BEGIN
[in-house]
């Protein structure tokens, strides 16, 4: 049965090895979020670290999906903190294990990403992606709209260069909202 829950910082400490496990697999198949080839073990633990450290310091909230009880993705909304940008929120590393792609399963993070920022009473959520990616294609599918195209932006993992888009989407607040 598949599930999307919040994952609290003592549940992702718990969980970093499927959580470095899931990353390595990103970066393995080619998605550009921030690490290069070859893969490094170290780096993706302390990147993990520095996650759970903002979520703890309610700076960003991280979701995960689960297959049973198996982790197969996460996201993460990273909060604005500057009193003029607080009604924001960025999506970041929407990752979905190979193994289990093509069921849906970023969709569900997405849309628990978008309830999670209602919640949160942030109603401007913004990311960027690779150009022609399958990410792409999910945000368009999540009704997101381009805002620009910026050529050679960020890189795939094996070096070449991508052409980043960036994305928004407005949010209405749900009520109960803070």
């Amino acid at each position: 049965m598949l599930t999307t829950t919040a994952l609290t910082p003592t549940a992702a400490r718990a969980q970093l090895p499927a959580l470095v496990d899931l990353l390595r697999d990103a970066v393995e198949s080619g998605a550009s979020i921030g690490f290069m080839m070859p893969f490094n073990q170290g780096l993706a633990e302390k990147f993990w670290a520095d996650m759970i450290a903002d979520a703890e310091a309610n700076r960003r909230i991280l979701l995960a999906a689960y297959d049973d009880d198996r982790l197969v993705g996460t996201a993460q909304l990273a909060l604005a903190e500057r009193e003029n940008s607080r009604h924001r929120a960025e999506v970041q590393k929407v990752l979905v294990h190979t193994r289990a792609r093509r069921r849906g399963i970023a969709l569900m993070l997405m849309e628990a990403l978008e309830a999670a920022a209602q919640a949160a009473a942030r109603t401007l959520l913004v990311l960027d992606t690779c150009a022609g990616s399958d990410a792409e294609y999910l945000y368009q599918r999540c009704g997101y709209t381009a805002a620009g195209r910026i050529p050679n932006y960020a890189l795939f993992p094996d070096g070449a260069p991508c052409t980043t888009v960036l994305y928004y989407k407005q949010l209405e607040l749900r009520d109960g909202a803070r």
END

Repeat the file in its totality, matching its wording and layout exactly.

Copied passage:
[in-house]
């Protein structure tokens, strides 16, 4: 049965090895979020670290999906903190294990990403992606709209260069909202 829950910082400490496990697999198949080839073990633990450290310091909230009880993705909304940008929120590393792609399963993070920022009473959520990616294609599918195209932006993992888009989407607040 598949599930999307919040994952609290003592549940992702718990969980970093499927959580470095899931990353390595990103970066393995080619998605550009921030690490290069070859893969490094170290780096993706302390990147993990520095996650759970903002979520703890309610700076960003991280979701995960689960297959049973198996982790197969996460996201993460990273909060604005500057009193003029607080009604924001960025999506970041929407990752979905190979193994289990093509069921849906970023969709569900997405849309628990978008309830999670209602919640949160942030109603401007913004990311960027690779150009022609399958990410792409999910945000368009999540009704997101381009805002620009910026050529050679960020890189795939094996070096070449991508052409980043960036994305928004407005949010209405749900009520109960803070």
């Amino acid at each position: 049965m598949l599930t999307t829950t919040a994952l609290t910082p003592t549940a992702a400490r718990a969980q970093l090895p499927a959580l470095v496990d899931l990353l390595r697999d990103a970066v393995e198949s080619g998605a550009s979020i921030g690490f290069m080839m070859p893969f490094n073990q170290g780096l993706a633990e302390k990147f993990w670290a520095d996650m759970i450290a903002d979520a703890e310091a309610n700076r960003r909230i991280l979701l995960a999906a689960y297959d049973d009880d198996r982790l197969v993705g996460t996201a993460q909304l990273a909060l604005a903190e500057r009193e003029n940008s607080r009604h924001r929120a960025e999506v970041q590393k929407v990752l979905v294990h190979t193994r289990a792609r093509r069921r849906g399963i970023a969709l569900m993070l997405m849309e628990a990403l978008e309830a999670a920022a209602q919640a949160a009473a942030r109603t401007l959520l913004v990311l960027d992606t690779c150009a022609g990616s399958d990410a792409e294609y999910l945000y368009q599918r999540c009704g997101y709209t381009a805002a620009g195209r910026i050529p050679n932006y960020a890189l795939f993992p094996d070096g070449a260069p991508c052409t980043t888009v960036l994305y928004y989407k407005q949010l209405e607040l749900r009520d109960g909202a803070r």